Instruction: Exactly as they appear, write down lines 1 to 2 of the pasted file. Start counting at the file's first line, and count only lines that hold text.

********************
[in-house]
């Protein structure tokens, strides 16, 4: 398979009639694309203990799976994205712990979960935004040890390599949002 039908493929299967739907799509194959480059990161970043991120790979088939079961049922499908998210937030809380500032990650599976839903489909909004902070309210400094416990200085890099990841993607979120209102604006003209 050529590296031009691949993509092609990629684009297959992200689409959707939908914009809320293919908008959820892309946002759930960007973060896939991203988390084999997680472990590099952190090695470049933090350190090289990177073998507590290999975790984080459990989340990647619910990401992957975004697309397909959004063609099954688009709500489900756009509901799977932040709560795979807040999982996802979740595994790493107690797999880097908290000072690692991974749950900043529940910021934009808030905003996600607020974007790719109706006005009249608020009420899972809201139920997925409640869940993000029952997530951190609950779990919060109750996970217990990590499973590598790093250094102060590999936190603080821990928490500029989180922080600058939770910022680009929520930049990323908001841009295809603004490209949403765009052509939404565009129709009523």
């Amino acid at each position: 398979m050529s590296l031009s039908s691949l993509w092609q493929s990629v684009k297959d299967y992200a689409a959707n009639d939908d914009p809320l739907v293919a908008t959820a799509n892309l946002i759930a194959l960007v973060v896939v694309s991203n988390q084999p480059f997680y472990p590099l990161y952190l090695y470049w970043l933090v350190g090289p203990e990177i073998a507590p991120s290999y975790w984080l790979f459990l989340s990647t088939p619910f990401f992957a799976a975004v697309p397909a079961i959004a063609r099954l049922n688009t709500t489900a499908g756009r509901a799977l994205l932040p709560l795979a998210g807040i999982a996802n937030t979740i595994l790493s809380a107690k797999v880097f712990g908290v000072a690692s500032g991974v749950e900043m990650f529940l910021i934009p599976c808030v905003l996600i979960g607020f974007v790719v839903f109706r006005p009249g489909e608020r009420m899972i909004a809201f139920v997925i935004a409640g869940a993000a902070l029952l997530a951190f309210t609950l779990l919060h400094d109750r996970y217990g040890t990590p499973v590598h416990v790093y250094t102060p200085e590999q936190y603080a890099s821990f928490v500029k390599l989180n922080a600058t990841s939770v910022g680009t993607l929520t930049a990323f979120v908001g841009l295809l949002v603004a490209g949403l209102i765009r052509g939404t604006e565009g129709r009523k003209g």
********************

[in-house]
């Protein structure tokens, strides 16, 4: 398979009639694309203990799976994205712990979960935004040890390599949002 039908493929299967739907799509194959480059990161970043991120790979088939079961049922499908998210937030809380500032990650599976839903489909909004902070309210400094416990200085890099990841993607979120209102604006003209 050529590296031009691949993509092609990629684009297959992200689409959707939908914009809320293919908008959820892309946002759930960007973060896939991203988390084999997680472990590099952190090695470049933090350190090289990177073998507590290999975790984080459990989340990647619910990401992957975004697309397909959004063609099954688009709500489900756009509901799977932040709560795979807040999982996802979740595994790493107690797999880097908290000072690692991974749950900043529940910021934009808030905003996600607020974007790719109706006005009249608020009420899972809201139920997925409640869940993000029952997530951190609950779990919060109750996970217990990590499973590598790093250094102060590999936190603080821990928490500029989180922080600058939770910022680009929520930049990323908001841009295809603004490209949403765009052509939404565009129709009523």